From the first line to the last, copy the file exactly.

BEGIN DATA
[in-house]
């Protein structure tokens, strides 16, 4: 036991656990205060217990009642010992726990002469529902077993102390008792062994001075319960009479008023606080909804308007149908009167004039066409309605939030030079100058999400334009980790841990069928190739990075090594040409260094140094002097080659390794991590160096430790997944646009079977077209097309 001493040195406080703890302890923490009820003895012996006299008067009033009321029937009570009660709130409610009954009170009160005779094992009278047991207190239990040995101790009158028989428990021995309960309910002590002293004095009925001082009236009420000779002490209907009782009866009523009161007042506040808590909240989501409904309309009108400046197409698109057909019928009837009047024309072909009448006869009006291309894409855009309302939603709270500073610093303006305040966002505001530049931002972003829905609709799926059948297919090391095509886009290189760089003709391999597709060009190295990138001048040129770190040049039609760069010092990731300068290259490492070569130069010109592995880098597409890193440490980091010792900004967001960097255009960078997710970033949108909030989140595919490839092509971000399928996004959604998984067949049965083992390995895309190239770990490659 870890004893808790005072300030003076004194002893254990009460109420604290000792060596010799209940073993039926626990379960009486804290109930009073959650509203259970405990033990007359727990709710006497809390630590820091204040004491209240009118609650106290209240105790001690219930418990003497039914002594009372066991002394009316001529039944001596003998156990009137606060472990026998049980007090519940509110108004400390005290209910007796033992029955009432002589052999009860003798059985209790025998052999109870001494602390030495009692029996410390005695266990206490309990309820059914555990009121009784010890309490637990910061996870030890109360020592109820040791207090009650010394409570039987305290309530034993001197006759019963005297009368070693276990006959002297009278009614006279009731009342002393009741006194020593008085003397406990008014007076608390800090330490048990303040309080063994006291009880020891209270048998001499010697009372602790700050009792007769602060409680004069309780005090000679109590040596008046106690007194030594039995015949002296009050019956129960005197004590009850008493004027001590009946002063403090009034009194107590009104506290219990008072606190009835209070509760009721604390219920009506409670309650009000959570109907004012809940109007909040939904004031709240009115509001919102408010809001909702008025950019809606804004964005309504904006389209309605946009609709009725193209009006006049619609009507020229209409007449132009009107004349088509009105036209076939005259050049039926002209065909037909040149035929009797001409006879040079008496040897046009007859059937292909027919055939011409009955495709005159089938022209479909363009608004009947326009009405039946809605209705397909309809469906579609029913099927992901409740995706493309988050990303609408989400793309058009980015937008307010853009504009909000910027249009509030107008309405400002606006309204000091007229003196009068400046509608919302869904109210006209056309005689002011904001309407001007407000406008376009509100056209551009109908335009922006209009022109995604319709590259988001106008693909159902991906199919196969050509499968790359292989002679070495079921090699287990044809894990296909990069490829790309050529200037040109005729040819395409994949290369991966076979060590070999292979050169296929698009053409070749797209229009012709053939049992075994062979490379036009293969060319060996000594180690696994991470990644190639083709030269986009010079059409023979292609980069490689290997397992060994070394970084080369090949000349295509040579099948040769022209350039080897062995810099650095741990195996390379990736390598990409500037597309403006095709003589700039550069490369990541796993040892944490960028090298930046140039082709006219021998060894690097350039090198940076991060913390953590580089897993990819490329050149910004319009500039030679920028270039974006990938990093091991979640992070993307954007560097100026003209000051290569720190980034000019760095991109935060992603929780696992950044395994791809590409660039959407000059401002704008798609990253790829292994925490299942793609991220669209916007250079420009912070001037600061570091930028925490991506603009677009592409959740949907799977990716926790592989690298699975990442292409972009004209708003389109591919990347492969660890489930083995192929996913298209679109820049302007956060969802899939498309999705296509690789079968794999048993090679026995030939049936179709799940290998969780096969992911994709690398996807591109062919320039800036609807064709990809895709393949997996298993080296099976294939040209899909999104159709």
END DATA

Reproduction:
[in-house]
């Protein structure tokens, strides 16, 4: 036991656990205060217990009642010992726990002469529902077993102390008792062994001075319960009479008023606080909804308007149908009167004039066409309605939030030079100058999400334009980790841990069928190739990075090594040409260094140094002097080659390794991590160096430790997944646009079977077209097309 001493040195406080703890302890923490009820003895012996006299008067009033009321029937009570009660709130409610009954009170009160005779094992009278047991207190239990040995101790009158028989428990021995309960309910002590002293004095009925001082009236009420000779002490209907009782009866009523009161007042506040808590909240989501409904309309009108400046197409698109057909019928009837009047024309072909009448006869009006291309894409855009309302939603709270500073610093303006305040966002505001530049931002972003829905609709799926059948297919090391095509886009290189760089003709391999597709060009190295990138001048040129770190040049039609760069010092990731300068290259490492070569130069010109592995880098597409890193440490980091010792900004967001960097255009960078997710970033949108909030989140595919490839092509971000399928996004959604998984067949049965083992390995895309190239770990490659 870890004893808790005072300030003076004194002893254990009460109420604290000792060596010799209940073993039926626990379960009486804290109930009073959650509203259970405990033990007359727990709710006497809390630590820091204040004491209240009118609650106290209240105790001690219930418990003497039914002594009372066991002394009316001529039944001596003998156990009137606060472990026998049980007090519940509110108004400390005290209910007796033992029955009432002589052999009860003798059985209790025998052999109870001494602390030495009692029996410390005695266990206490309990309820059914555990009121009784010890309490637990910061996870030890109360020592109820040791207090009650010394409570039987305290309530034993001197006759019963005297009368070693276990006959002297009278009614006279009731009342002393009741006194020593008085003397406990008014007076608390800090330490048990303040309080063994006291009880020891209270048998001499010697009372602790700050009792007769602060409680004069309780005090000679109590040596008046106690007194030594039995015949002296009050019956129960005197004590009850008493004027001590009946002063403090009034009194107590009104506290219990008072606190009835209070509760009721604390219920009506409670309650009000959570109907004012809940109007909040939904004031709240009115509001919102408010809001909702008025950019809606804004964005309504904006389209309605946009609709009725193209009006006049619609009507020229209409007449132009009107004349088509009105036209076939005259050049039926002209065909037909040149035929009797001409006879040079008496040897046009007859059937292909027919055939011409009955495709005159089938022209479909363009608004009947326009009405039946809605209705397909309809469906579609029913099927992901409740995706493309988050990303609408989400793309058009980015937008307010853009504009909000910027249009509030107008309405400002606006309204000091007229003196009068400046509608919302869904109210006209056309005689002011904001309407001007407000406008376009509100056209551009109908335009922006209009022109995604319709590259988001106008693909159902991906199919196969050509499968790359292989002679070495079921090699287990044809894990296909990069490829790309050529200037040109005729040819395409994949290369991966076979060590070999292979050169296929698009053409070749797209229009012709053939049992075994062979490379036009293969060319060996000594180690696994991470990644190639083709030269986009010079059409023979292609980069490689290997397992060994070394970084080369090949000349295509040579099948040769022209350039080897062995810099650095741990195996390379990736390598990409500037597309403006095709003589700039550069490369990541796993040892944490960028090298930046140039082709006219021998060894690097350039090198940076991060913390953590580089897993990819490329050149910004319009500039030679920028270039974006990938990093091991979640992070993307954007560097100026003209000051290569720190980034000019760095991109935060992603929780696992950044395994791809590409660039959407000059401002704008798609990253790829292994925490299942793609991220669209916007250079420009912070001037600061570091930028925490991506603009677009592409959740949907799977990716926790592989690298699975990442292409972009004209708003389109591919990347492969660890489930083995192929996913298209679109820049302007956060969802899939498309999705296509690789079968794999048993090679026995030939049936179709799940290998969780096969992911994709690398996807591109062919320039800036609807064709990809895709393949997996298993080296099976294939040209899909999104159709």